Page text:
Fly fishing nets aren't really optional; here's why you need one.
"Fishing is not an escape from life, but often a deeper immersion into it." - Harry Middleton
It has always amazed me the amount of people I take on fly fishing trips that never bother to bring a net. Some will say they don't need them, others claim to only bring them on certain trips.
However, I have never found a situation where I am fly fishing and a net wouldn't be immensely beneficial.
Can you get by without it? Yes. Can you get by without a dishwasher in your kitchen? Yes, but it's going to make it much more difficult.
Why Do Fly Anglers Need a Fishing Net, Really?
There are several reasons that I always bring a net on my fly fishing trips, so much so that I would feel naked without one.
Let's start with the obvious: using a net increases your chances of landing a fish exponentially. Fly rods are designed to be extremely lightweight, long, and to use with low-pound leaders. Without a net, you're risking significant damage on your equipment as well as losing your catch.
Not only does a net help the angler land their fish, but it also makes handling the fish much easier. With a quality net, you're taking out a lot of the hand work that goes into catch and release fishing. If you are releasing your catch, using a net gives the fish time to regain its strength and gather itself before being released back into the water.
Finding the Best Fly Fishing Net
I have actually used several different fly fishing nets over the course of several years. This is not because of bad luck with the former, but because I was interested to see if there was one particular net that outperforms the others, and to find the net that worked best for me.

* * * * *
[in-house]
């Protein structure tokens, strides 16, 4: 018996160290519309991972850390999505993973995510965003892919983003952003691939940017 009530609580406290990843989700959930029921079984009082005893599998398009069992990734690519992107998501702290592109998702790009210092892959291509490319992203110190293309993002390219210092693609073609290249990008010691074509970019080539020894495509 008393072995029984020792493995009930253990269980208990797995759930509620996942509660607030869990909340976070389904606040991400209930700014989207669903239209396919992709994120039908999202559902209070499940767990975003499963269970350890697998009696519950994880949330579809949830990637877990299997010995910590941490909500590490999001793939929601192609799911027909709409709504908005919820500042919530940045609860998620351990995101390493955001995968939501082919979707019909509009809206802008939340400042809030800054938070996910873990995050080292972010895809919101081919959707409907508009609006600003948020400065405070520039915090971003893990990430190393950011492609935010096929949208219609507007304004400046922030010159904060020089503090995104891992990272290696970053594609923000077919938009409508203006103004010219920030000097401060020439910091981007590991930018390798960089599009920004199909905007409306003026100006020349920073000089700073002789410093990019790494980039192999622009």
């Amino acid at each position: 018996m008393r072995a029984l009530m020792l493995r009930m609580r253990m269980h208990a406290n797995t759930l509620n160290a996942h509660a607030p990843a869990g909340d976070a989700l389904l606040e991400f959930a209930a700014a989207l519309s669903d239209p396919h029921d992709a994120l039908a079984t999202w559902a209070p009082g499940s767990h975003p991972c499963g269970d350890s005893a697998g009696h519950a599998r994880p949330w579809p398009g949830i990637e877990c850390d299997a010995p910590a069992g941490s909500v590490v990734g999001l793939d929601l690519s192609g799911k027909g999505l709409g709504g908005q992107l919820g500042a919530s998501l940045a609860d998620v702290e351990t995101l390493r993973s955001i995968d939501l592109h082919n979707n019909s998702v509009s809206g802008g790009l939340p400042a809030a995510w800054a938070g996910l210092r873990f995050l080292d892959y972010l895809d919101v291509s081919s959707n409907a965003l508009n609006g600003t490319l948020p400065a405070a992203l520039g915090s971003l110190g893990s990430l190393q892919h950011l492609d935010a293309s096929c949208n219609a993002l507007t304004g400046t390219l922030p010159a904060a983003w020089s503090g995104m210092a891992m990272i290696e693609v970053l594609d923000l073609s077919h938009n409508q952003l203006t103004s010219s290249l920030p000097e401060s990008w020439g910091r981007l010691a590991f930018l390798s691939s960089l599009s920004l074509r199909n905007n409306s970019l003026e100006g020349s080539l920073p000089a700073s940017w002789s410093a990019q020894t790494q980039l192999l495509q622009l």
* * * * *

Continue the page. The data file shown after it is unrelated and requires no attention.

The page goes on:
While I haven't narrowed my gear down to one specific net, I have had great experience with a few quality nets that all have their advantages on rivers and streams.
This is the net that I use on a majority of my fly fishing excursions. The size of the Orvis Mid-Length Net is perfect for a backpacking trip, however they also have smaller and larger size options. It is constructed with extremely light carbon fiber and fiberglass. This net truly can handle even the worst of conditions, and if you're an avid fly fisherman, you've experienced it all. With a total weight under a pound and a durable construction, this is one of the best options for every fly angler.
The Measure Net Rubber Net is a great, inexpensive options for beginner fly fishers all the way up to veterans. I'll have to admit, when I first bought this net, I thought it seemed somewhat gimmicky. After using it a few times on a stream in West Virginia, I couldn't have been more wrong.
The rubber mesh basket comes with an integrated ruler that allows anglers to catch, measure, and release a fish without ever having to handle it, which is always a plus. From my experience, this net is significantly lighter than any of the other rubber nets I have used. My only con with this net is how narrow the frame is, which can cause difficulties when landing, but overall, this is a great net at a great price point.
Over the years, I have had several people recommend the Fishpond Nomad Mid-Length Net to me. After so many suggestions, I had to break down and try it. It did not disappoint.
While it's at a slightly higher price point than other nets, the quality of this net really speaks for itself. With a slightly longer handle than that of the Orvis net, this is perfect for the fisher who loves to wade. With its 19-inch handle, this makes it much easier to reach out and land a fish quickly. While I wouldn't necessarily recommend this net for larger fish such as salmon or steelhead, it is a great net for what the large majority of fly anglers are going to face.
Steel-Head Reach by Hex Fly Co.
While the brands I mentioned earlier were a bit more mainstream, the Steel-Head Reach Net by Hex Fly Co. is an extremely underrated fly fishing net. As the name implies, it was built for the angler that wants to be able to "reach" out while wading.
I used this net on my most recent fly fishing trip and it was amazing how convenient it was to be able to reach out that far when I am waist deep in the water. This net was also designed to withstand the most extreme conditions, due to its solid wood handle and durable steel frame. It's also important to mention that even with the size of this net, it still works great tucked into your wading belt.
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